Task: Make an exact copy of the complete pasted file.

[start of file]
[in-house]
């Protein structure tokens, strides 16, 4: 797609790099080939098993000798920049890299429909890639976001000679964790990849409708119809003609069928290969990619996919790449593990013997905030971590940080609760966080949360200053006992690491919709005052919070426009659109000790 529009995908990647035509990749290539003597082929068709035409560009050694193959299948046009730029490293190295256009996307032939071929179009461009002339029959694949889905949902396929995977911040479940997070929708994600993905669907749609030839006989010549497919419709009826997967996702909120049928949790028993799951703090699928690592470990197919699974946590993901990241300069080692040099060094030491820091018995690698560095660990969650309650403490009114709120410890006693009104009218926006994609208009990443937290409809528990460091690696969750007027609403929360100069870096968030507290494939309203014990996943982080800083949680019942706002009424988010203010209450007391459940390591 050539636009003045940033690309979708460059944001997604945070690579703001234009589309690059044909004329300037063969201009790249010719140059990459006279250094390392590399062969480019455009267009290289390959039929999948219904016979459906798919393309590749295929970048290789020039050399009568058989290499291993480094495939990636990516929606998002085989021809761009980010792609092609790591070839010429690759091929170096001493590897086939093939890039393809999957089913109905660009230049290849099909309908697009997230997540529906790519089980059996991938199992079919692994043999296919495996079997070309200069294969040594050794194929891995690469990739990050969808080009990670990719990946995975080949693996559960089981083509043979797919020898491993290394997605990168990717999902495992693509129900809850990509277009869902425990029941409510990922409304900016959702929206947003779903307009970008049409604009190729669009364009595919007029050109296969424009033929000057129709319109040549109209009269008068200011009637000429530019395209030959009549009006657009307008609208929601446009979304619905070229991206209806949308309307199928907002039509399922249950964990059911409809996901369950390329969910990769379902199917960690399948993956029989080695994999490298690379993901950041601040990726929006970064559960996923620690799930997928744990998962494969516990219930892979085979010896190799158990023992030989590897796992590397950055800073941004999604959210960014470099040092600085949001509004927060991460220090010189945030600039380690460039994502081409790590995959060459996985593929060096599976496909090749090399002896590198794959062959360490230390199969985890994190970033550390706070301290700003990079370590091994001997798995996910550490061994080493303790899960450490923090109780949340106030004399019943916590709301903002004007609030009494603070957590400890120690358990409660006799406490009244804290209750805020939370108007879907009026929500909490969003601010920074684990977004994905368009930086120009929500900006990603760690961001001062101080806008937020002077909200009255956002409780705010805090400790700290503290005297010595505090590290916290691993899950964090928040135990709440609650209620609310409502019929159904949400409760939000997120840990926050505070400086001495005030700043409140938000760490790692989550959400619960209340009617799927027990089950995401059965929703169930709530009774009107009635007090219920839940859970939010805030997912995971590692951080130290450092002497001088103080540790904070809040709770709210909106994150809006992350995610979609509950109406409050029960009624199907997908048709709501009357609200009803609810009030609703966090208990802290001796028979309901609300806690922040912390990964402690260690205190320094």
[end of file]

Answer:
[in-house]
């Protein structure tokens, strides 16, 4: 797609790099080939098993000798920049890299429909890639976001000679964790990849409708119809003609069928290969990619996919790449593990013997905030971590940080609760966080949360200053006992690491919709005052919070426009659109000790 529009995908990647035509990749290539003597082929068709035409560009050694193959299948046009730029490293190295256009996307032939071929179009461009002339029959694949889905949902396929995977911040479940997070929708994600993905669907749609030839006989010549497919419709009826997967996702909120049928949790028993799951703090699928690592470990197919699974946590993901990241300069080692040099060094030491820091018995690698560095660990969650309650403490009114709120410890006693009104009218926006994609208009990443937290409809528990460091690696969750007027609403929360100069870096968030507290494939309203014990996943982080800083949680019942706002009424988010203010209450007391459940390591 050539636009003045940033690309979708460059944001997604945070690579703001234009589309690059044909004329300037063969201009790249010719140059990459006279250094390392590399062969480019455009267009290289390959039929999948219904016979459906798919393309590749295929970048290789020039050399009568058989290499291993480094495939990636990516929606998002085989021809761009980010792609092609790591070839010429690759091929170096001493590897086939093939890039393809999957089913109905660009230049290849099909309908697009997230997540529906790519089980059996991938199992079919692994043999296919495996079997070309200069294969040594050794194929891995690469990739990050969808080009990670990719990946995975080949693996559960089981083509043979797919020898491993290394997605990168990717999902495992693509129900809850990509277009869902425990029941409510990922409304900016959702929206947003779903307009970008049409604009190729669009364009595919007029050109296969424009033929000057129709319109040549109209009269008068200011009637000429530019395209030959009549009006657009307008609208929601446009979304619905070229991206209806949308309307199928907002039509399922249950964990059911409809996901369950390329969910990769379902199917960690399948993956029989080695994999490298690379993901950041601040990726929006970064559960996923620690799930997928744990998962494969516990219930892979085979010896190799158990023992030989590897796992590397950055800073941004999604959210960014470099040092600085949001509004927060991460220090010189945030600039380690460039994502081409790590995959060459996985593929060096599976496909090749090399002896590198794959062959360490230390199969985890994190970033550390706070301290700003990079370590091994001997798995996910550490061994080493303790899960450490923090109780949340106030004399019943916590709301903002004007609030009494603070957590400890120690358990409660006799406490009244804290209750805020939370108007879907009026929500909490969003601010920074684990977004994905368009930086120009929500900006990603760690961001001062101080806008937020002077909200009255956002409780705010805090400790700290503290005297010595505090590290916290691993899950964090928040135990709440609650209620609310409502019929159904949400409760939000997120840990926050505070400086001495005030700043409140938000760490790692989550959400619960209340009617799927027990089950995401059965929703169930709530009774009107009635007090219920839940859970939010805030997912995971590692951080130290450092002497001088103080540790904070809040709770709210909106994150809006992350995610979609509950109406409050029960009624199907997908048709709501009357609200009803609810009030609703966090208990802290001796028979309901609300806690922040912390990964402690260690205190320094």